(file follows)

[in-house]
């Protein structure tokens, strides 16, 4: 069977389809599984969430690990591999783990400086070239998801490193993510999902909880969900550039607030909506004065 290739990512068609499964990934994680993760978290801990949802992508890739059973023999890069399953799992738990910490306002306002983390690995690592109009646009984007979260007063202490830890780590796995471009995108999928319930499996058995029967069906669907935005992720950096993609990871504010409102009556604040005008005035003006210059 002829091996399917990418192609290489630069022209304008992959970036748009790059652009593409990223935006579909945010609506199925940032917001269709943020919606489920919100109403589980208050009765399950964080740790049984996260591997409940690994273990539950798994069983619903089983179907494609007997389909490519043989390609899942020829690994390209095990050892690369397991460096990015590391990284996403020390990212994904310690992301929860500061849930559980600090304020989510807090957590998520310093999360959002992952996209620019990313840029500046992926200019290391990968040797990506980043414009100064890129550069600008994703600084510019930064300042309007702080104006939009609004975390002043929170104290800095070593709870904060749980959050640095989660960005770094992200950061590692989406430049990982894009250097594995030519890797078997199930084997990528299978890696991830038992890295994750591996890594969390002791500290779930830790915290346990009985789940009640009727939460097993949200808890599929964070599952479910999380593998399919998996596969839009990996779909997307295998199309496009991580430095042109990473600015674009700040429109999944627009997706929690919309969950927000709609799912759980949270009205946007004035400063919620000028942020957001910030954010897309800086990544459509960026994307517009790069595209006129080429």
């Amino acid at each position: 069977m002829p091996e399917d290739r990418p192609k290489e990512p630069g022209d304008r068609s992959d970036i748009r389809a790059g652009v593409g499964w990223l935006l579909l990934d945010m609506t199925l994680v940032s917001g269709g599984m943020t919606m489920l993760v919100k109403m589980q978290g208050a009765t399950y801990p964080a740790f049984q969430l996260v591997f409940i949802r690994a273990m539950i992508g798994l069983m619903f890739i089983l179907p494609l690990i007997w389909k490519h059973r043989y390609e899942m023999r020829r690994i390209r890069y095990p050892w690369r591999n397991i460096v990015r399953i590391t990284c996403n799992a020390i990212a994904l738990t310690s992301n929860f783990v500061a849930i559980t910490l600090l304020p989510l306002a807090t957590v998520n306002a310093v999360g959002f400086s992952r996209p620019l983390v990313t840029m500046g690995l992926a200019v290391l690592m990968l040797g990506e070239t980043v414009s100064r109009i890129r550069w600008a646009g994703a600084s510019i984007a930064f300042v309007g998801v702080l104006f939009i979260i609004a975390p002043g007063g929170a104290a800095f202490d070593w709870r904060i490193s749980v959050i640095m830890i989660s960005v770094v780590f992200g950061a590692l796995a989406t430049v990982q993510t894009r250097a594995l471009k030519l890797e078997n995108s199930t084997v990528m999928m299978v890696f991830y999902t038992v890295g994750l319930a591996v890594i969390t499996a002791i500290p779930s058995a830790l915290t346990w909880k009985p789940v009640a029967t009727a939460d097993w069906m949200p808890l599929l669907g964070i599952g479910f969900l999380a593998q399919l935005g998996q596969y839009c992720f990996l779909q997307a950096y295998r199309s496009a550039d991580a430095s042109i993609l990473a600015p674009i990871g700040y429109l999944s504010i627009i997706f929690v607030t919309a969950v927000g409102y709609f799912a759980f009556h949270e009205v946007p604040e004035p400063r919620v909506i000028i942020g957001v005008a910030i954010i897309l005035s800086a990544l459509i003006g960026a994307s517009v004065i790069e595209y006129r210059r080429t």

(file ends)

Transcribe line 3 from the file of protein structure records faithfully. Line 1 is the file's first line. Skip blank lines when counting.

């Amino acid at each position: 069977m002829p091996e399917d290739r990418p192609k290489e990512p630069g022209d304008r068609s992959d970036i748009r389809a790059g652009v593409g499964w990223l935006l579909l990934d945010m609506t199925l994680v940032s917001g269709g599984m943020t919606m489920l993760v919100k109403m589980q978290g208050a009765t399950y801990p964080a740790f049984q969430l996260v591997f409940i949802r690994a273990m539950i992508g798994l069983m619903f890739i089983l179907p494609l690990i007997w389909k490519h059973r043989y390609e899942m023999r020829r690994i390209r890069y095990p050892w690369r591999n397991i460096v990015r399953i590391t990284c996403n799992a020390i990212a994904l738990t310690s992301n929860f783990v500061a849930i559980t910490l600090l304020p989510l306002a807090t957590v998520n306002a310093v999360g959002f400086s992952r996209p620019l983390v990313t840029m500046g690995l992926a200019v290391l690592m990968l040797g990506e070239t980043v414009s100064r109009i890129r550069w600008a646009g994703a600084s510019i984007a930064f300042v309007g998801v702080l104006f939009i979260i609004a975390p002043g007063g929170a104290a800095f202490d070593w709870r904060i490193s749980v959050i640095m830890i989660s960005v770094v780590f992200g950061a590692l796995a989406t430049v990982q993510t894009r250097a594995l471009k030519l890797e078997n995108s199930t084997v990528m999928m299978v890696f991830y999902t038992v890295g994750l319930a591996v890594i969390t499996a002791i500290p779930s058995a830790l915290t346990w909880k009985p789940v009640a029967t009727a939460d097993w069906m949200p808890l599929l669907g964070i599952g479910f969900l999380a593998q399919l935005g998996q596969y839009c992720f990996l779909q997307a950096y295998r199309s496009a550039d991580a430095s042109i993609l990473a600015p674009i990871g700040y429109l999944s504010i627009i997706f929690v607030t919309a969950v927000g409102y709609f799912a759980f009556h949270e009205v946007p604040e004035p400063r919620v909506i000028i942020g957001v005008a910030i954010i897309l005035s800086a990544l459509i003006g960026a994307s517009v004065i790069e595209y006129r210059r080429t």